Roe v. Wade Is No More – Some Thoughts for Employers


Although the Supreme Court’s decision overturning the constitutional right to abortion set forth in Roe v. Wade is not an employment case, there may be employment implications for many employers, ranging from workplace speech/activities to employee benefits and workplace policies. Here are some points to consider:

Workplace Speech. The topic of abortion is deeply polarizing and many employees feel strongly about the issue. This can lead to conflict in the workplace, which is complicated by the fact that the issue implicates both religion and politics.

Many employees may assume that the First Amendment’s right to free speech and assembly may apply to their ability to express their views on abortion and the Supreme Court’s ruling. But the First Amendment applies only to the government, and not private employers. This means that private employers can impose restrictions on speech in the workplace (subject to the considerations below). But at least two states – South Carolina and Connecticut – have enacted general free speech protections for individuals that would extend to the workplace – although such speech cannot be disruptive.

There are no federal laws applicable to private employers that protect employees on the basis of their political affiliation.  (Public employers, however, may be subject to such laws). As far as state laws, only a few – such as California, Louisiana, and the District of Columbia – have enacted laws that prohibit discrimination by private employers against an employee based on political affiliation. Some cities and counties may have local ordinances that also provide such protections. In those jurisdictions, employers cannot take any adverse employment action against an employee simply because they support a particular political party. However, again, any activity associated with such affiliations may not be disruptive.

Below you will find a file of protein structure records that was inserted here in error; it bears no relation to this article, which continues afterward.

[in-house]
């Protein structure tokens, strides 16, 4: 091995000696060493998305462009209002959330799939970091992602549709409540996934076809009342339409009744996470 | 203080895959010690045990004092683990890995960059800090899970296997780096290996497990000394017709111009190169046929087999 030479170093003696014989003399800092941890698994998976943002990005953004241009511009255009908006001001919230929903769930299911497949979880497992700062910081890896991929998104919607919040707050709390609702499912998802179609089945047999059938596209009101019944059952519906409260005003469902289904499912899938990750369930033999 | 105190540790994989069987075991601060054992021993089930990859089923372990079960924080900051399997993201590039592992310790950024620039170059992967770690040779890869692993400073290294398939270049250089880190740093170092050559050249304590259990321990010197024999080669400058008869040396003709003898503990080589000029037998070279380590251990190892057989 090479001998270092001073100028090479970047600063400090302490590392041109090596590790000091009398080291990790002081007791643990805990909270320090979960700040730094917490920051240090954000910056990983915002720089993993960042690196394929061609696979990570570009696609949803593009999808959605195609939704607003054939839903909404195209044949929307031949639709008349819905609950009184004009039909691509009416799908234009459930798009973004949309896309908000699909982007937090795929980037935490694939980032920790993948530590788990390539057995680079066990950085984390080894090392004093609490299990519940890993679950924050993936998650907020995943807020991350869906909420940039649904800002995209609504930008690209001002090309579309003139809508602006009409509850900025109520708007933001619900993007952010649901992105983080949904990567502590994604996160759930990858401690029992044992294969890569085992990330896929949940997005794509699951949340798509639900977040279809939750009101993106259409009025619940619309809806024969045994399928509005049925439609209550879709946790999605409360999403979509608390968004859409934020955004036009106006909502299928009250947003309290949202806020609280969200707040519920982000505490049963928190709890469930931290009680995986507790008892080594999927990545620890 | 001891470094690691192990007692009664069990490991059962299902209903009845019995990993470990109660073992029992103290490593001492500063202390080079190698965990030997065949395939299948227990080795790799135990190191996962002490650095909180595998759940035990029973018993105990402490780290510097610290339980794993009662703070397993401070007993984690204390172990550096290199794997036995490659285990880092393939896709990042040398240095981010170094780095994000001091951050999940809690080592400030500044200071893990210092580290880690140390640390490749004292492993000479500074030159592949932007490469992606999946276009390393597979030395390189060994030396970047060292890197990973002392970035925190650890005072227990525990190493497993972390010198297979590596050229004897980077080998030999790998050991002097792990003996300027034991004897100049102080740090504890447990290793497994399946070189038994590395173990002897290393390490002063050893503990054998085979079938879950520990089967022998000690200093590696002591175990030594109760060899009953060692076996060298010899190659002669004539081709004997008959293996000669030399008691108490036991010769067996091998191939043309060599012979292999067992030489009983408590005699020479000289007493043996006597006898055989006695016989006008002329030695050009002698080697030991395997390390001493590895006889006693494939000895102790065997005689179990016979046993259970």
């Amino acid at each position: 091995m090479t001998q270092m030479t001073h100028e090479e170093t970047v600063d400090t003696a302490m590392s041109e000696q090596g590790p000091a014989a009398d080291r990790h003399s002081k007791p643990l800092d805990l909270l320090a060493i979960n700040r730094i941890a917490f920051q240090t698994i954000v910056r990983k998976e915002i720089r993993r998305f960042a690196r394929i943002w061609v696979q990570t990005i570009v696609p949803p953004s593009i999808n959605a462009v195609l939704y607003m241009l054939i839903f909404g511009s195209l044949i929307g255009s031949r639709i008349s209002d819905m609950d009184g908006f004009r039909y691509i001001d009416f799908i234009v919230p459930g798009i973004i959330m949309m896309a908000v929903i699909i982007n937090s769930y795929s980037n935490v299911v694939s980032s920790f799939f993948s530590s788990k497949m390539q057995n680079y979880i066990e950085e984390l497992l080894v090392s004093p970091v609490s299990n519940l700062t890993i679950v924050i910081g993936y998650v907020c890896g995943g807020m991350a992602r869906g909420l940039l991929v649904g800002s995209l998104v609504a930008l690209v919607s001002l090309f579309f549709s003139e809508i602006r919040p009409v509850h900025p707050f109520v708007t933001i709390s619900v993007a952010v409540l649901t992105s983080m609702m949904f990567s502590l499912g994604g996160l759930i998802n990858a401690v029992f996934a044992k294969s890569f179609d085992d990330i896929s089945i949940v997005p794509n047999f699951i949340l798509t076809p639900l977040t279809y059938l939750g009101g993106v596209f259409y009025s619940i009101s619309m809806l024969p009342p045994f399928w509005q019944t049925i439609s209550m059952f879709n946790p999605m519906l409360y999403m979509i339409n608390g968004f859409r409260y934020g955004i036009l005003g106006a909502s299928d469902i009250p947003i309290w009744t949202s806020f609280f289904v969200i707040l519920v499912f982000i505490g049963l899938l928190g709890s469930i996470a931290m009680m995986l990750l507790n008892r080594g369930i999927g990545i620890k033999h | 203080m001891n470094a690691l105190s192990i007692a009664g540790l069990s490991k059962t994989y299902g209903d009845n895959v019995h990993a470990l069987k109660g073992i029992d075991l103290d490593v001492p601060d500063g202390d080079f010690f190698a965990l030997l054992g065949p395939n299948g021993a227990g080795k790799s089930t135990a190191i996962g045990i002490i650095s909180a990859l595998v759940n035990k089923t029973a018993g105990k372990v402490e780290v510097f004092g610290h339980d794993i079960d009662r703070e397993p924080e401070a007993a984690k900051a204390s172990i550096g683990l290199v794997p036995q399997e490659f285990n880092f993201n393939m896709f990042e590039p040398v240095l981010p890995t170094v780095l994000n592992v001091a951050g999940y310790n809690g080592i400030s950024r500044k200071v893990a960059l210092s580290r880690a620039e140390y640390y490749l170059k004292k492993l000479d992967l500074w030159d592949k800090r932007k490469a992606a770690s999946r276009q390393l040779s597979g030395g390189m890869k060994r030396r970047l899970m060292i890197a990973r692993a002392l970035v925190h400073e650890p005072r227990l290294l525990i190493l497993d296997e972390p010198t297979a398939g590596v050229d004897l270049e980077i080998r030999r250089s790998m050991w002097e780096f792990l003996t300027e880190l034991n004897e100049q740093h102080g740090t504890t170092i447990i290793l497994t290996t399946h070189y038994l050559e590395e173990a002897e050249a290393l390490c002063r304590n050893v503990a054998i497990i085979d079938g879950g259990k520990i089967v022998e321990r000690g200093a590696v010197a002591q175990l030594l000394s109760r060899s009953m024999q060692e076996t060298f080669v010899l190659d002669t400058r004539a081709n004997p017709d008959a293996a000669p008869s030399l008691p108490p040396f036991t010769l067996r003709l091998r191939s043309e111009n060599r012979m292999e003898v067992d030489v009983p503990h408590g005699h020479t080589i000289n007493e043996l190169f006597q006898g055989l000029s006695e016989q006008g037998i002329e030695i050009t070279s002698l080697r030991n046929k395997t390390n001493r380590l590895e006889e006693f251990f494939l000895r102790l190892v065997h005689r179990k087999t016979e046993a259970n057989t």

With regard to religion, Title VII and state anti-discrimination laws protect employees’ right to be free from religious discrimination and require employers to provide reasonable accommodations for employees’ religious needs. Such accommodations, however, cannot impose more than a de minimis (or minimal) burden on the employer – and we suggest that disruptive speech would be such a burden.

Of course, employers need to ensure that they are being consistent in enforcing any prohibitions on speech and other activities (such as displays of buttons or posters) in order to avoid any claims of discrimination.

It is also important to note that the National Labor Relations Act, which applies to both unionized and non-unionized workplaces, protects employees’ rights to engage in discussions about the terms and conditions of employment. So if the discussion involves any new abortion-related benefits, for example (see below), that specific discussion may be protected under the NLRA.

Benefits and Policies. Some employers would like to support their employees’ access to abortion services. There are various options that may be available to employers – subject to state law restrictions. It is important for employers to consult with employee benefits and/or employment counsel in considering these options, which may include:

  • Health care coverage for abortion services
  • Travel expenses (including transportation, food and lodging) for employees (and possibly a support individual) who need to travel to another state to receive services
  • Payment of legal fees for employees who face prosecution under state laws
  • Modifications to criminal background policies to exempt abortion-related convictions

Given that the bans on abortion may result in an increase in childbirths, employers may also wish to explore enhanced benefits for parents, such as:

  • Paid parental leave policies
  • Childcare benefits
  • Flexible work schedules
  • Adoptive services

In conclusion, employers that are considering changes in policies and benefits in reaction to the Supreme Court’s ruling must be thoughtful about such plans. It is critically important to monitor changes in state laws, particularly as more “red” states seek to pass legislation that penalizes those who assist others to receive abortions – which could certainly implicate some of the benefits listed above.